Molly MacKay Zacker and her husband, Dave, of St. Charles, IL, never wanted to spend hours in the hospital for the arrival of their second child. But they did want to be there for certain critical periods, like the birth. So when Molly, at home with Dave, went into labor, they called their midwife—who would be driving with them—and started preparing to go to the hospital, 45 minutes away. This shouldn't have been cutting it too close: Typically, active labor lasts 3 to 6 hours for second-time moms. Nevertheless, 1 hour and 25 minutes into hers—and only a mile from the hospital—MacKay Zacker gave birth to her daughter Abby in the back of the family minivan.
"My water broke when we were still seven minutes away, and I told my husband and midwife that I just couldn't hold it anymore," remembers MacKay Zacker. "The midwife was driving, so she threw the van into park and came back to where I was. I gave one push and Abby's head was out, with no problem at all." Despite the unconventional delivery, mom and baby were both perfectly healthy after a night at the hospital, and back home the next day.
Why was MacKay Zacker's delivery so speedy? Mostly luck, say doctors. "If I could figure out what makes a fast delivery, I could retire," says Dr. Siddiqi. Nevertheless, certain factors—such as previous births, a maternal pelvis adequately sized for the baby's head, intrauterine infections that can set off contractions—may hurry things along.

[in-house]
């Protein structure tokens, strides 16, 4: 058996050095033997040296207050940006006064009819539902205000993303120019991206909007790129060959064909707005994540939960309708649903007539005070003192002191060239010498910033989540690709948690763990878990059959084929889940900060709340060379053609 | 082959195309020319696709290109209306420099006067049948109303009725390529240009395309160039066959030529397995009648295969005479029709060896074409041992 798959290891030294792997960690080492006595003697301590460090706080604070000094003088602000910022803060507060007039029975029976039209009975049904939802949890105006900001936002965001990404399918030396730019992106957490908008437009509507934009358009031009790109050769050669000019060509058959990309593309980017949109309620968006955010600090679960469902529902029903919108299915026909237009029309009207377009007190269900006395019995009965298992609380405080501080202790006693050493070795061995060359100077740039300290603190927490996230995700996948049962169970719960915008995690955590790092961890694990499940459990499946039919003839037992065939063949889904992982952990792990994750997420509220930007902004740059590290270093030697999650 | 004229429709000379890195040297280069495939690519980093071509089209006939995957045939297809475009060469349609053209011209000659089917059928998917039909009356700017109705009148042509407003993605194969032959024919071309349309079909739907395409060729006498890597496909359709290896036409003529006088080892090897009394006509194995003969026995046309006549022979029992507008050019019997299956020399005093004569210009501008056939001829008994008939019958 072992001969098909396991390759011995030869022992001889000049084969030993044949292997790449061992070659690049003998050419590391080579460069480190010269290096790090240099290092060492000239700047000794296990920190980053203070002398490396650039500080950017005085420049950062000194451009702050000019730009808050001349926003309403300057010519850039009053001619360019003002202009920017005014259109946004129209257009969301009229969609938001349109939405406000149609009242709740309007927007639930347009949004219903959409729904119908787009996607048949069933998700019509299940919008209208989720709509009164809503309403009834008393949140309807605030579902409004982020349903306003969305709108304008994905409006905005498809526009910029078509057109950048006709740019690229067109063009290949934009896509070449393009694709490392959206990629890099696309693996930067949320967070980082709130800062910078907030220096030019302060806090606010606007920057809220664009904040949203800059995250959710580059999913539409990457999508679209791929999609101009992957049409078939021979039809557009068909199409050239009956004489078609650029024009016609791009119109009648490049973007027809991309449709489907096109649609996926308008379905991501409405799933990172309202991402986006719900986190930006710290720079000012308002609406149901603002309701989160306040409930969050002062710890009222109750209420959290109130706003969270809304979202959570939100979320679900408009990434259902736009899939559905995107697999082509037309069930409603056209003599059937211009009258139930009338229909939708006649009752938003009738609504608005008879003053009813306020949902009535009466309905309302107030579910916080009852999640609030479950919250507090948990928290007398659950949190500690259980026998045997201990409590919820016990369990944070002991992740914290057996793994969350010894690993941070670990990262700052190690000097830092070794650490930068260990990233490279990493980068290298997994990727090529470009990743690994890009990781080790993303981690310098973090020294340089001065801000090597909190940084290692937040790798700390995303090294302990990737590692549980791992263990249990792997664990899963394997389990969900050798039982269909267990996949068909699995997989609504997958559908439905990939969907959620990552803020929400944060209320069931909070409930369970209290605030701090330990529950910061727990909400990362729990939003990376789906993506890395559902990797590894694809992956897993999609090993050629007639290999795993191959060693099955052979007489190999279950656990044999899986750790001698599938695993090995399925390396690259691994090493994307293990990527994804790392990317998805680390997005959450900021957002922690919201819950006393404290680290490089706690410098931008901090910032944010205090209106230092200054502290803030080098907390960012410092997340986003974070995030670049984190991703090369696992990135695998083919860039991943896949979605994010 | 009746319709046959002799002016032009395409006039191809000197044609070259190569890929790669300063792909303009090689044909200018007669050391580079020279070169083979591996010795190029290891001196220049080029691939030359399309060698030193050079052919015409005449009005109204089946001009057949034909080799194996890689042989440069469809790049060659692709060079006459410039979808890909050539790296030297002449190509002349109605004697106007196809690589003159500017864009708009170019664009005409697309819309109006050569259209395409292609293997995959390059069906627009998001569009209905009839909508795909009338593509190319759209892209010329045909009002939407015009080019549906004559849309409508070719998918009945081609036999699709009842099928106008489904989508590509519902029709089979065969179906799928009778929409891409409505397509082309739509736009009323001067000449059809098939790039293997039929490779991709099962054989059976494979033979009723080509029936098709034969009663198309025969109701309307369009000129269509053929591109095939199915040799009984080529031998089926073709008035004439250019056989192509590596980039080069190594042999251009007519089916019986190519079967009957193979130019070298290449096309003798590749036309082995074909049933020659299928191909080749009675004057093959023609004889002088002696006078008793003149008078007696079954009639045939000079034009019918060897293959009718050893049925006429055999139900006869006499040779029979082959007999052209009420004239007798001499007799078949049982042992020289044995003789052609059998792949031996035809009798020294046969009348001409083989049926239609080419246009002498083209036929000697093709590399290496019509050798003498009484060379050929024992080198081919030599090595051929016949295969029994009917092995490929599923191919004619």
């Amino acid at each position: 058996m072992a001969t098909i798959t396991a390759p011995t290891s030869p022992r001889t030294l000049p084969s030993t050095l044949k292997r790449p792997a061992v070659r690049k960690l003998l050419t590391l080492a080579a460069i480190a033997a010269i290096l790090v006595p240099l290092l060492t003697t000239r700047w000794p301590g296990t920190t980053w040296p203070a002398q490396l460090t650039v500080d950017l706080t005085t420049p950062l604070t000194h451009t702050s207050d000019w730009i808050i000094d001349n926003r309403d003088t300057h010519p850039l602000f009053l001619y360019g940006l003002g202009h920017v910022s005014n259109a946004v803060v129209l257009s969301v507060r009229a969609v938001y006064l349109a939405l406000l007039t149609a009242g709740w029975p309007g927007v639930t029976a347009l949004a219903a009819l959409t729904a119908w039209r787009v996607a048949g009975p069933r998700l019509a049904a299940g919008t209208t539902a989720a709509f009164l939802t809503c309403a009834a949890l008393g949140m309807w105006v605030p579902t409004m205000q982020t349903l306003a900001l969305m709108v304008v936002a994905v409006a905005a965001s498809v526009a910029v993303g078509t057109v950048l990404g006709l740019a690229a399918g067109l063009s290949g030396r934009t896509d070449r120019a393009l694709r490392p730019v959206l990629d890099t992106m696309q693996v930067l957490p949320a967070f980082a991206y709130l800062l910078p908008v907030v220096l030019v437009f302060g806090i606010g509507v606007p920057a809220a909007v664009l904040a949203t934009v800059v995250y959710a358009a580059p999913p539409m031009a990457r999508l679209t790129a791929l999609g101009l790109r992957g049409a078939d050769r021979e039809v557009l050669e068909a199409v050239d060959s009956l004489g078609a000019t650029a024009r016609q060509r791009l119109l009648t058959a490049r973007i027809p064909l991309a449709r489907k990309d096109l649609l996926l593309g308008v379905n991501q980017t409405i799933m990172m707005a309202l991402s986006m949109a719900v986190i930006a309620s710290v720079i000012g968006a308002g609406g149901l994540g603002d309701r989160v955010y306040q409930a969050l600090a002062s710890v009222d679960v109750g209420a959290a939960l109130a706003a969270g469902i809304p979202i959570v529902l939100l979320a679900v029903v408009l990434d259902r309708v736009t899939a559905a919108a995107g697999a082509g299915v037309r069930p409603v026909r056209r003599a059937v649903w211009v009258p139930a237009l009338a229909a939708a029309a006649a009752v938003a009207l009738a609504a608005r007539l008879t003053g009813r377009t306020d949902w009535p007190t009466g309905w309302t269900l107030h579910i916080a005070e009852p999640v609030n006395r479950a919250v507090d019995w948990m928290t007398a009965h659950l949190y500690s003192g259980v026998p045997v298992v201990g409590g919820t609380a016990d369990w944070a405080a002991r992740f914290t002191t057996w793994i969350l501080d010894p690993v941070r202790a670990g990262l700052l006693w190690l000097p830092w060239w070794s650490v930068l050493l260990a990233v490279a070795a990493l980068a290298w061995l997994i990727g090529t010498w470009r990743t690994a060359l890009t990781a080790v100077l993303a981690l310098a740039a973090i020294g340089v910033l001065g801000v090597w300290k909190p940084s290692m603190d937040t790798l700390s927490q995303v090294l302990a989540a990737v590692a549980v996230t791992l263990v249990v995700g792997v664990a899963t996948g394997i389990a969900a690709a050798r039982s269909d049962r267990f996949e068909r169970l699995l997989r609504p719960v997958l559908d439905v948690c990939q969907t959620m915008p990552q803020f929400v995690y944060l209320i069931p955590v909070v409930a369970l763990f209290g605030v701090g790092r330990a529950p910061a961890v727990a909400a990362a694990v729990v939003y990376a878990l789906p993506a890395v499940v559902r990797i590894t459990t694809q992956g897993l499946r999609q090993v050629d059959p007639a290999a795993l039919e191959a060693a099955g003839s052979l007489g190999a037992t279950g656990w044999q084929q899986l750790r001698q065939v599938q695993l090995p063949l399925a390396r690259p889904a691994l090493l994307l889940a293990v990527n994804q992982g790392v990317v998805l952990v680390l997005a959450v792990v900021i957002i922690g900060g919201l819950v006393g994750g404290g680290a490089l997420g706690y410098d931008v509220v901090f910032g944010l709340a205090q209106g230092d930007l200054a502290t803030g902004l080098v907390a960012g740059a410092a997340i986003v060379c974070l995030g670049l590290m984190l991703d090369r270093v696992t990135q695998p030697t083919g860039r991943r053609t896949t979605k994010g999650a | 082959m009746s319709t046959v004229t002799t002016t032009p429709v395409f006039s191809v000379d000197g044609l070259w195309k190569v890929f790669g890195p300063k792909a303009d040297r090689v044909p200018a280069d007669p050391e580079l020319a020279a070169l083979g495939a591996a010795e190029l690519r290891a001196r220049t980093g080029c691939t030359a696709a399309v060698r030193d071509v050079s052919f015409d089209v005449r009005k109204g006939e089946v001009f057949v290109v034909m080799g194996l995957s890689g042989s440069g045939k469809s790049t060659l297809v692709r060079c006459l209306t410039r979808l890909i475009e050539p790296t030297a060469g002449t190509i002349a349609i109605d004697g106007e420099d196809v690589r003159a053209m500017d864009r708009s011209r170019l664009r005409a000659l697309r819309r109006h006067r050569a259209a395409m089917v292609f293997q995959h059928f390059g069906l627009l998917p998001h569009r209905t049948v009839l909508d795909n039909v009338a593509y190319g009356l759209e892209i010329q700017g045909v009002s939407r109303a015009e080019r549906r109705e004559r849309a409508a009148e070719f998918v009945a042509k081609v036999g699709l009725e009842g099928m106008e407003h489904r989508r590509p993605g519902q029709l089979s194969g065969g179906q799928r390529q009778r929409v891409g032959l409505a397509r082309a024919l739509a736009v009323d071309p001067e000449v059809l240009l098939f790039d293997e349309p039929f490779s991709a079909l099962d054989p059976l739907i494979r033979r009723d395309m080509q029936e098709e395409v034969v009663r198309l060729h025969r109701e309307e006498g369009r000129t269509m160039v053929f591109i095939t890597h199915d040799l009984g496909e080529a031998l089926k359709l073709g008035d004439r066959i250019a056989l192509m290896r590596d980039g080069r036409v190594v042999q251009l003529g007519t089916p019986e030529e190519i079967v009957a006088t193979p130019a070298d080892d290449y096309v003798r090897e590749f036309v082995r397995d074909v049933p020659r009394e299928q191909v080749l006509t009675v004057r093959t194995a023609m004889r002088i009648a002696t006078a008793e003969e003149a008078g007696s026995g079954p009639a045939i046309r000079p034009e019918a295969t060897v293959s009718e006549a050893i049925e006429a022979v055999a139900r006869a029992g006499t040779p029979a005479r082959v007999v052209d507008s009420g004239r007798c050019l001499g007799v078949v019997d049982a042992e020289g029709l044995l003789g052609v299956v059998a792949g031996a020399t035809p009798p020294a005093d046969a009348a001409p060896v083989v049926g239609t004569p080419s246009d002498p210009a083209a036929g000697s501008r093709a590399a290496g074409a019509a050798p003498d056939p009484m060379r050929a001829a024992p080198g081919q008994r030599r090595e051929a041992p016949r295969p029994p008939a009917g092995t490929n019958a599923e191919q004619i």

How fast can labor be? Any labor that lasts under two hours from the first active phase (more than four centimeters dilated) to the last push would be considered very quick by doctors, who warn that speed has its downside, including the increased likelihood of tearing tissue. But not always: MacKay Zacker needed only three stitches with her first baby, and not a single one with Abby. "I guess I just have stretchy skin," she says.
The Twins Born In Different Years
Most of the time, twins begin life outside the womb within minutes of each other. Once one baby is born, the other usually follows within the half-hour. But twins are also more likely to be premature, and in some cases can actually be born days or months apart, says Dr. Joseph, who recalls one case in which the first twin, born in mid-October 1994, was 15 weeks premature and weighed less than 2 pounds; he spent 81 days in intensive care. The second was born 14 weeks later—in 1995—at nearly 6 pounds, and was hearty enough to go home the next day.